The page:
Politics aside, much can be said for and against purists of any kind. Tradition and roots are substantial holdings and carry the significance of the world, while progression and risk-taking are necessities of the

inevitable. Either way you look at it, both perspectives have their place, Fort Wayne’s hip-hop constituents DJ Polaris and Brainstorm are pure, very pure. Skip directly to track three (and 16) for proof. Now a moment for some politics:

Three years ago I met DJ Polaris and Brainstorm while working at a music store. I was hungry for energy; they were thirsty for ears. Our brief meeting resulted in my purchasing their original EP and now – finally,

better late than never – this review. Over time Brainstorm and I have often discussed hip-hop, rock, culture and so on. While our tastes and opinions have not typically been in sync, it’d be a stretch to conclude that our principles aren’t. These are

the roundabout politics of a review … now, finally, Andromeda’s long awaited debut album,

The Need. On The Need, Andromeda sound fed up. Polaris and Brainstorm are students of hip-hop, entirely prepared to represent the culture they love with all they have;

The Need is their documentation.

“Hear Me Out Now” sees Brainstorm berating recent style changes by successful artists Q-Tip and Andre 3000, at the same time implying that commercial artists are in the wrong for not being creative or inventive. While

both Q-Tip and Andre have surely moved beyond their roots, most listeners may not agree that the two momentous artists have left their culture behind. Andromeda are so certain of it’s roots that they often question otherwise critically acclaimed artists


The Need. It’s safe to say that Andromeda have no problem going against the grain to stand up for their belief in the roots of their art. “Purists” works as a thesis statement on the group’s direction, with Brainstorm questioning any and everything, ending with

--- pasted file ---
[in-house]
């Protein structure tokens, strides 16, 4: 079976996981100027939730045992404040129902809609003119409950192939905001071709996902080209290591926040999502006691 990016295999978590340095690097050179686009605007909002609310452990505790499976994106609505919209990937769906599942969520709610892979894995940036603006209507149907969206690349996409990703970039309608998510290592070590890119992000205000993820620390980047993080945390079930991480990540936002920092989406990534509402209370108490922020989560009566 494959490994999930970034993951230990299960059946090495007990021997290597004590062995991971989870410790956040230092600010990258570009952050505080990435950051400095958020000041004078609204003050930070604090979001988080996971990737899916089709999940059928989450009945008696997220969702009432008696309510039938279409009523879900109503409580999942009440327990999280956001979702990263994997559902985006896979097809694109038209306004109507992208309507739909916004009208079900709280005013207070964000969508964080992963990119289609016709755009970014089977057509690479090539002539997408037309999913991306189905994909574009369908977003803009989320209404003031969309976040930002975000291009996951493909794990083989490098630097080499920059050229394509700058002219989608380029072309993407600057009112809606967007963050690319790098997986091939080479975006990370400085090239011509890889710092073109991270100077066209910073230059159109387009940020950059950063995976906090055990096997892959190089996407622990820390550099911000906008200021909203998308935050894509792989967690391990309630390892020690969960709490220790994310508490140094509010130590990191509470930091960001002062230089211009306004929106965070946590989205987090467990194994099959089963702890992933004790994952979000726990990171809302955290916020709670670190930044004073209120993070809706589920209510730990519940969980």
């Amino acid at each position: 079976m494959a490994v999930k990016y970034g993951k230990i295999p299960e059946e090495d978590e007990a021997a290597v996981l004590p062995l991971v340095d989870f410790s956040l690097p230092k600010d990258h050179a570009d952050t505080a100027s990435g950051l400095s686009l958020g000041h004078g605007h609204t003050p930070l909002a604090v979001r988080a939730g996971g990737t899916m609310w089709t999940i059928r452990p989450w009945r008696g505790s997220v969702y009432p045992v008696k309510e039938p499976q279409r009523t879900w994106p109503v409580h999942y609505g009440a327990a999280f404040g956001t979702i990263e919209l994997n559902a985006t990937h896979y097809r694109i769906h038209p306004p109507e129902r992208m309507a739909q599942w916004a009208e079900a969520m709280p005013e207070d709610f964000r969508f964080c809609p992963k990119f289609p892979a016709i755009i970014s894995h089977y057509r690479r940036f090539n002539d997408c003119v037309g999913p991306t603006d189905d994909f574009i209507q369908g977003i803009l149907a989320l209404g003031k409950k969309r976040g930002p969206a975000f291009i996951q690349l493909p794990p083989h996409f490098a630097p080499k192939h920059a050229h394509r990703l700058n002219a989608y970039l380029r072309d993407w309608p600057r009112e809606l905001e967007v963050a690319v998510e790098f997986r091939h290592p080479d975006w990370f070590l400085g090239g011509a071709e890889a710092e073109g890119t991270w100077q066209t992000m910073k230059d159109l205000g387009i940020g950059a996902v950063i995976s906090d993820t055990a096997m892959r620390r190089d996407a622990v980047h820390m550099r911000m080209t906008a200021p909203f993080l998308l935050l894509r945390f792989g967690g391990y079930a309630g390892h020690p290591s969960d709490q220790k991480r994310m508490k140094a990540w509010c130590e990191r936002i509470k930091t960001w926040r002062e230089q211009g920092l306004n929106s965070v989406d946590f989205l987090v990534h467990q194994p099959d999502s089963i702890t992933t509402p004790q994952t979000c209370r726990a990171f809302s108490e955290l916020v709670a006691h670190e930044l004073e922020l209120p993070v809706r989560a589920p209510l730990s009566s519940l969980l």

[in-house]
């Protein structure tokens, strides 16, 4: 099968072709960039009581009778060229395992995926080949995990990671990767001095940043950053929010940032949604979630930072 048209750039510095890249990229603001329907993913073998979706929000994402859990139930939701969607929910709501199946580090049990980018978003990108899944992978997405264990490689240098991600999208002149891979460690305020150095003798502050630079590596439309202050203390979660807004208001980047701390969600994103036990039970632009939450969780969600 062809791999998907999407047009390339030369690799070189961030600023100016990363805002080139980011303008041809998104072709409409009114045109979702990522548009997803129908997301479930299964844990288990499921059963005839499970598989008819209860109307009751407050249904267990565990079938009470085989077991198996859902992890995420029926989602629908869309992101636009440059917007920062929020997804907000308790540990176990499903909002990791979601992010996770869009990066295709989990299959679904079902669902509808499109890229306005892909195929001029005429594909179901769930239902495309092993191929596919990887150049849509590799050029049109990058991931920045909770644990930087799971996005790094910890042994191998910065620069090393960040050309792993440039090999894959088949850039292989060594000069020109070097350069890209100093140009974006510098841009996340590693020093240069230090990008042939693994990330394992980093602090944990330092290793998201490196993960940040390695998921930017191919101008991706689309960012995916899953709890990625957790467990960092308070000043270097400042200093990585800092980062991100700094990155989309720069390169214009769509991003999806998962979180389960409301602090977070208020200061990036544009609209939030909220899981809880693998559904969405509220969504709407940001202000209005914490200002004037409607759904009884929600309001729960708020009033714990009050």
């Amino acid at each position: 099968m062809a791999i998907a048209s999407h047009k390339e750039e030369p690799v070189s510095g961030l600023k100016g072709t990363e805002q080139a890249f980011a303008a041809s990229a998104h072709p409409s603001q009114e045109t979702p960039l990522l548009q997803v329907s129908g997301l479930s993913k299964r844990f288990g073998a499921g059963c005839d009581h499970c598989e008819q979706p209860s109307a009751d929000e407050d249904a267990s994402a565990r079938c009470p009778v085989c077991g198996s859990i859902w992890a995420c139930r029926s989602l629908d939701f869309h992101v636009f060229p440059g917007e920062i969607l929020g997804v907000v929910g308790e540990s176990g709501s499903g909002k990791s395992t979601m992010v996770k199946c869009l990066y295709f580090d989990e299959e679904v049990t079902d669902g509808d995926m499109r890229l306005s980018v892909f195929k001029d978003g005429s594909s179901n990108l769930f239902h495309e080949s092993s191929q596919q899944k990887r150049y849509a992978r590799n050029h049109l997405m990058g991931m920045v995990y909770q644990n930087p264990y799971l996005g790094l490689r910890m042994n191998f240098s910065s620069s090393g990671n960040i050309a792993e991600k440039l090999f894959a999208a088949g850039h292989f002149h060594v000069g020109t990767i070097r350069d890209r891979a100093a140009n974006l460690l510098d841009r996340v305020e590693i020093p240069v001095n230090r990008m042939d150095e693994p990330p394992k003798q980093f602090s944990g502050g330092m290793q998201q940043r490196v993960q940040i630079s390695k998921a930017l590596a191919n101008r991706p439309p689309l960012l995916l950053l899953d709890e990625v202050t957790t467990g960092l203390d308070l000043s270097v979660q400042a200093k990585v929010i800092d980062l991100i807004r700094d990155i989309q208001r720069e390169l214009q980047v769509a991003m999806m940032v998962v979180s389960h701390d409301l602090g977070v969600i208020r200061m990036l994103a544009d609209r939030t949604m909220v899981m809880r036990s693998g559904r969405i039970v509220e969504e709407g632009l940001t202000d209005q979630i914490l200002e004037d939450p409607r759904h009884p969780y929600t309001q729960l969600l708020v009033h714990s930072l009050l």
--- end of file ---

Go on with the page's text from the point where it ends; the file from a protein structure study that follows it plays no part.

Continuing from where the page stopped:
the line, “the intense epiphany of hip-hop purists.”

Brainstorms’ whimsical rhymes find a needed balance in the hard edge vocals rendered by DJ Polaris.

The Need is unequivocally a group effort, with both artists collaborating equally throughout the album. Where Brainstorm often seems to be helming the rhymes, Polaris seems more than at home with his clean production skills. Those who had the opportunity to

hear the group’s inaugural EP will quickly notice the refined sound quality and newfound mixing effectiveness.

Full of crisp drums, catchy loops and resourceful layers,

The Need is a professionally produced album with very few production missteps. Where it’s clear through the variance of beats and thought-provoking soundbites that Andromeda worked long and hard on their songs, the abundance of vocal echoes and incessant use

of (vocal) samples for hooks feel more like a crutch than part of the groups sound. Occasionally stepping outside of their cultural-critic stance, Brainstorm and Polaris focus on themes of spirituality, race, rape, artistry, politics and, oftentimes,

their hometown of Fort Wayne. Musical reference points range from early 90s Native Tongues to late 80s groundwork, all the way up to the Rawkus-era underground scene.

I won’t deny that reviewing an album drenched in quixotic tradition has been a challenge for me as a reviewer with disparate artistic values. And while Andromeda’s politics regarding music may not match up with my

own, I am able to value their dedication to the mission behind their art, as well as their widespread energy to create.

The Need is a pure labor of love that will unquestionably live up to all of Andromeda’s fans’ expectations.

To hear one of Fort Wayne’s most renowned hip-hop albums to date, head over to Wooden Nickel, Convolution Records or Borders and pick up

The Need. Check out www.fortwaynehiphop.com while you’re at it.